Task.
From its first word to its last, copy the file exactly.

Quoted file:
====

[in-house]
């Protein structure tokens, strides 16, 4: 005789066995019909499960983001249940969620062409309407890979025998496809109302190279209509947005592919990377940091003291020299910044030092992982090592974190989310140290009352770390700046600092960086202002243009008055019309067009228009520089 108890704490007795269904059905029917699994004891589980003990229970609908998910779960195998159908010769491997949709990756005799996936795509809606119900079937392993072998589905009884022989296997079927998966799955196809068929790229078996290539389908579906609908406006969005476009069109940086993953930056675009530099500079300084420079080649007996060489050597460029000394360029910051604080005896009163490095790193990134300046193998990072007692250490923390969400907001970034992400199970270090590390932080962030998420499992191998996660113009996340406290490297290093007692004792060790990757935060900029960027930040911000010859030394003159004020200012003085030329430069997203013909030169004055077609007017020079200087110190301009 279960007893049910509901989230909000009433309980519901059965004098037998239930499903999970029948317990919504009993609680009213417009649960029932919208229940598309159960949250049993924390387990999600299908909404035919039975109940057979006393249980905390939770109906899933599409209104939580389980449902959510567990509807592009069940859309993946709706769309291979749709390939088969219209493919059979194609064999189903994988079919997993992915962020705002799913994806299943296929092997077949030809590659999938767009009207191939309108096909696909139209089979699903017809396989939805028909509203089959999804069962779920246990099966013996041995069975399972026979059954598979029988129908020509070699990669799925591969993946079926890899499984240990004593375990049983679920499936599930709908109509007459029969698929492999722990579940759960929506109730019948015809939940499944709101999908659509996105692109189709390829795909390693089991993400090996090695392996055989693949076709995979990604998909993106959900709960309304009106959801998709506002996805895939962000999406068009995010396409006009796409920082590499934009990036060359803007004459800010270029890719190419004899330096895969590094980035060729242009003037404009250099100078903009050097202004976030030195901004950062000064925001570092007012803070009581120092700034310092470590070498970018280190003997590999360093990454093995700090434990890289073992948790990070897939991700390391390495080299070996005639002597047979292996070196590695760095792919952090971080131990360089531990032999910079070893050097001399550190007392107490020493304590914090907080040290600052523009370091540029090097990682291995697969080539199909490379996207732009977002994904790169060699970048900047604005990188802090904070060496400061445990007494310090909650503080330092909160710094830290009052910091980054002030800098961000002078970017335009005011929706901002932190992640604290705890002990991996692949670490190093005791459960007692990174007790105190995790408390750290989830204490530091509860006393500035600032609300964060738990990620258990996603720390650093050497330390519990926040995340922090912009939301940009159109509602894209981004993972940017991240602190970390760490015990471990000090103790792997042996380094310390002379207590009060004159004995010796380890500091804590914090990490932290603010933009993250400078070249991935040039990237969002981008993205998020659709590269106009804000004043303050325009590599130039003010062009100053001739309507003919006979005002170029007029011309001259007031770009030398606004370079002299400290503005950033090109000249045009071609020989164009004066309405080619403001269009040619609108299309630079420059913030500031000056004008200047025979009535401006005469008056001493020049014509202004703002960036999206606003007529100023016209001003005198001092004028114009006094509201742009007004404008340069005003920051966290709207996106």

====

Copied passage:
[in-house]
């Protein structure tokens, strides 16, 4: 005789066995019909499960983001249940969620062409309407890979025998496809109302190279209509947005592919990377940091003291020299910044030092992982090592974190989310140290009352770390700046600092960086202002243009008055019309067009228009520089 108890704490007795269904059905029917699994004891589980003990229970609908998910779960195998159908010769491997949709990756005799996936795509809606119900079937392993072998589905009884022989296997079927998966799955196809068929790229078996290539389908579906609908406006969005476009069109940086993953930056675009530099500079300084420079080649007996060489050597460029000394360029910051604080005896009163490095790193990134300046193998990072007692250490923390969400907001970034992400199970270090590390932080962030998420499992191998996660113009996340406290490297290093007692004792060790990757935060900029960027930040911000010859030394003159004020200012003085030329430069997203013909030169004055077609007017020079200087110190301009 279960007893049910509901989230909000009433309980519901059965004098037998239930499903999970029948317990919504009993609680009213417009649960029932919208229940598309159960949250049993924390387990999600299908909404035919039975109940057979006393249980905390939770109906899933599409209104939580389980449902959510567990509807592009069940859309993946709706769309291979749709390939088969219209493919059979194609064999189903994988079919997993992915962020705002799913994806299943296929092997077949030809590659999938767009009207191939309108096909696909139209089979699903017809396989939805028909509203089959999804069962779920246990099966013996041995069975399972026979059954598979029988129908020509070699990669799925591969993946079926890899499984240990004593375990049983679920499936599930709908109509007459029969698929492999722990579940759960929506109730019948015809939940499944709101999908659509996105692109189709390829795909390693089991993400090996090695392996055989693949076709995979990604998909993106959900709960309304009106959801998709506002996805895939962000999406068009995010396409006009796409920082590499934009990036060359803007004459800010270029890719190419004899330096895969590094980035060729242009003037404009250099100078903009050097202004976030030195901004950062000064925001570092007012803070009581120092700034310092470590070498970018280190003997590999360093990454093995700090434990890289073992948790990070897939991700390391390495080299070996005639002597047979292996070196590695760095792919952090971080131990360089531990032999910079070893050097001399550190007392107490020493304590914090907080040290600052523009370091540029090097990682291995697969080539199909490379996207732009977002994904790169060699970048900047604005990188802090904070060496400061445990007494310090909650503080330092909160710094830290009052910091980054002030800098961000002078970017335009005011929706901002932190992640604290705890002990991996692949670490190093005791459960007692990174007790105190995790408390750290989830204490530091509860006393500035600032609300964060738990990620258990996603720390650093050497330390519990926040995340922090912009939301940009159109509602894209981004993972940017991240602190970390760490015990471990000090103790792997042996380094310390002379207590009060004159004995010796380890500091804590914090990490932290603010933009993250400078070249991935040039990237969002981008993205998020659709590269106009804000004043303050325009590599130039003010062009100053001739309507003919006979005002170029007029011309001259007031770009030398606004370079002299400290503005950033090109000249045009071609020989164009004066309405080619403001269009040619609108299309630079420059913030500031000056004008200047025979009535401006005469008056001493020049014509202004703002960036999206606003007529100023016209001003005198001092004028114009006094509201742009007004404008340069005003920051966290709207996106």